Panasonic HDC-TM900 Review
Successor to the lauded HDC-TM700, our 2010 Camcorder of the Year.
The Panasonic HDC-TM900 is the successor to the lauded HDC-TM700, our pick for Camcorder of the Year in 2010. The TM900 offers the same fantastic video performance as its predecessor, particularly with its widely-praised 1080/60p mode, but the new camcorder showed no significant improvement in our video tests. Panasonic didn't improve much in terms of new hardware either, except for incorporating a slightly larger LCD, a few extra touchscreen features, and the ability to record 3D video with the purchase of a lens adapter.
Design & Usability
Nearly identical design to the TM900, except for a slightly larger LCD.
Because it shares the same weight and dimensions as Panasonic’s previous flagship model (the HDC-TM700), the HDC-TM900 doesn’t offer that much new in the way of handling. Sifting through the fine details, however, you will notice some differences. For one, the camcorder has a 1/2-inch larger LCD totaling 3.5 inches. This extra size may not sound like much, but it definitely helps with setting manual controls and making better use of touchscreen functions. Menus are also easier to navigate on the larger touchscreen, and this may be part of the reason Panasonic decided to give its menus a slight redesign on the TM900. On previous models, there was a Function menu that scrolled across the bottom of the screen. This menu has now been moved to the left side of the screen instead. It takes up less space there, but it also feels more cramped, and may be more difficult to access if you have larger-than-average fingers.
As usual, the hand strap on the HDC-TM900 isn’t quite as plush as what you get on Canon models, but it is decent, and the compact size and ergonomic shape of the camcorder makes it simple to grip regardless of the hand strap quality. The TM900's lens ring, a feature pros should love, works great for controlling almost everything (focus, zoom, aperture, shutter speed, white balance, gain), but its proximity to the back of the LCD is a bit disconcerting. You can adjust controls during recording—always a plus—although the lens ring only controls zoom when the camcorder is in auto mode. Unlike some older Panasonic camcorders, you can use the lens ring to set controls when the LCD panel is open or when the viewfinder is in use, either is acceptable.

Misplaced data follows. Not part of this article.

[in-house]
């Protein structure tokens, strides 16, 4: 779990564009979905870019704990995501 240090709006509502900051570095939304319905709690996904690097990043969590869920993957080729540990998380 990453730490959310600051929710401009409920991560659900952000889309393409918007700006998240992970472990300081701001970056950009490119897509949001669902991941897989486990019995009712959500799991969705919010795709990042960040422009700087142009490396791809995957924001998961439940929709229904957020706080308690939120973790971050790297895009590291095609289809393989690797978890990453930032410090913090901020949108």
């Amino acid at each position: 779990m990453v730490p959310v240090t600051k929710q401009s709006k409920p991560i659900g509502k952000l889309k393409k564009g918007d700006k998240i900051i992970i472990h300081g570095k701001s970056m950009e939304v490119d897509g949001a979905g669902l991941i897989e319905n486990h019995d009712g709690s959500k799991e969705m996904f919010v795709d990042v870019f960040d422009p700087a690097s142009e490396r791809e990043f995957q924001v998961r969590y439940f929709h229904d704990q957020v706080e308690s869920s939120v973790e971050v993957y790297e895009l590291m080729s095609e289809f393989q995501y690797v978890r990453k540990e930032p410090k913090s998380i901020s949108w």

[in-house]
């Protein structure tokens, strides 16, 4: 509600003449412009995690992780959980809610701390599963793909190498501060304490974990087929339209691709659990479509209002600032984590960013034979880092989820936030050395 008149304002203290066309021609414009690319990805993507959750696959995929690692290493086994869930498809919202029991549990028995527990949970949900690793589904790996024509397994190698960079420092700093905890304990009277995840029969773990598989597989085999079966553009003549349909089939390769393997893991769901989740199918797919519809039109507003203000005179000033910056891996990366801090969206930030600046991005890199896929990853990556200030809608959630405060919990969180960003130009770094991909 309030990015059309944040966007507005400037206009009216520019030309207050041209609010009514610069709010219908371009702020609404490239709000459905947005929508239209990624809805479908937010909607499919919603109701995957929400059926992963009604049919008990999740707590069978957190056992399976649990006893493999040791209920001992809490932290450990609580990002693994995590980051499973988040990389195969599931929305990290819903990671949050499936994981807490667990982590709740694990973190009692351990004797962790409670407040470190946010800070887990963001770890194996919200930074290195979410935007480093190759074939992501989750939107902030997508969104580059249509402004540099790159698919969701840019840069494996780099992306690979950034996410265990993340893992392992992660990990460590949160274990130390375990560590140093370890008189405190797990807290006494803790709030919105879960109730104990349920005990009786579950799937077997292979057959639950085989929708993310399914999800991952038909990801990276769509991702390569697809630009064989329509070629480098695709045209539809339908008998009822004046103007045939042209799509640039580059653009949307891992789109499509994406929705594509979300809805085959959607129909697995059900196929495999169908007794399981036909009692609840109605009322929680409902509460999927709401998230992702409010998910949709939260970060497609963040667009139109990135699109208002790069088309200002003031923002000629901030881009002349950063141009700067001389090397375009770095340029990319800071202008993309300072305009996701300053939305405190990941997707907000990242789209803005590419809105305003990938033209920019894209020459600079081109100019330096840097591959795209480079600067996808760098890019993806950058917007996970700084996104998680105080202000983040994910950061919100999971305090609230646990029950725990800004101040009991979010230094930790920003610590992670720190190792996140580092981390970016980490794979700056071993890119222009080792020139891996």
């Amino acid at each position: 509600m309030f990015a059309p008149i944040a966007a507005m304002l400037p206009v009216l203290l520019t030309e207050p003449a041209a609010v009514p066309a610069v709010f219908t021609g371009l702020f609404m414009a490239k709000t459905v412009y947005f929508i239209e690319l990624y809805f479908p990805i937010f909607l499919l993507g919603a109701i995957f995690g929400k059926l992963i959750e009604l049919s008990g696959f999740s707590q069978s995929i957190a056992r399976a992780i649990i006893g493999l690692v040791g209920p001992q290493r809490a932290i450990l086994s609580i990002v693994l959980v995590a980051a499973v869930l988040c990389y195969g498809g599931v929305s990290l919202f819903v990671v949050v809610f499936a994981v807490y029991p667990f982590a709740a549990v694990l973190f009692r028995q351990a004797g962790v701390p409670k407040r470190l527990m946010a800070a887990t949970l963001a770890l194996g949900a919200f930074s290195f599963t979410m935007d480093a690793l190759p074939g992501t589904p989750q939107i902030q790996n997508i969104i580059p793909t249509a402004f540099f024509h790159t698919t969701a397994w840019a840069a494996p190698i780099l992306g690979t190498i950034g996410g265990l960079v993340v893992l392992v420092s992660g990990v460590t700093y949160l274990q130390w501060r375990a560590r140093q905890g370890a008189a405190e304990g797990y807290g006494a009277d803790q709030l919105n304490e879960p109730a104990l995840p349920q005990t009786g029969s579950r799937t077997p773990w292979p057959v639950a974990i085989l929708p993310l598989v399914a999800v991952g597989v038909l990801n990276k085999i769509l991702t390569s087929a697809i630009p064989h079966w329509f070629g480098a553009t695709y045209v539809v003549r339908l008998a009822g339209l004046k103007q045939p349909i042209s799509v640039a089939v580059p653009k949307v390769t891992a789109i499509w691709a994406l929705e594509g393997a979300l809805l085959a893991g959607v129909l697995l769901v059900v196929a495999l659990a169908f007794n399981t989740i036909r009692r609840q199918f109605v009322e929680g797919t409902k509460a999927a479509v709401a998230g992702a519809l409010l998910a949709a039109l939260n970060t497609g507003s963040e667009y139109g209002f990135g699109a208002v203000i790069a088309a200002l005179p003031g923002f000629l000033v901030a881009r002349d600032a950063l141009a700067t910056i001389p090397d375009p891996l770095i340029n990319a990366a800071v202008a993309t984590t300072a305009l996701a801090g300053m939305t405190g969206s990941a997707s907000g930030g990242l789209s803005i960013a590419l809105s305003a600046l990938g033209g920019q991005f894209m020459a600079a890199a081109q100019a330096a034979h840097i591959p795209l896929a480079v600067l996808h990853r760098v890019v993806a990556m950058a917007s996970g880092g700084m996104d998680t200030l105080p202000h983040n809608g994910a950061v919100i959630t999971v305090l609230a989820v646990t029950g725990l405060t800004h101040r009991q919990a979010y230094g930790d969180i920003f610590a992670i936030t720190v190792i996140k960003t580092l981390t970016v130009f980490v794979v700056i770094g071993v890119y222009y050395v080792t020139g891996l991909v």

Most high-end camcorders look daunting and scary upon first glance. They’re often loaded with buttons, dials, rings, and controls that make no sense to the novice user. Thankfully, the touchscreen interface on the TM900 (and most consumer camcorders these days) helps to clean up the surface of the model. This lack of scary buttons makes the TM900 easier to use in a way—nearly everything is run through the touchscreen interface. If you happen to hate touchscreens, which some people undoubtedly do, this is going to be a problem.
Manual controls are strong and plentiful, but the TM900 had a strange problem with autofocus.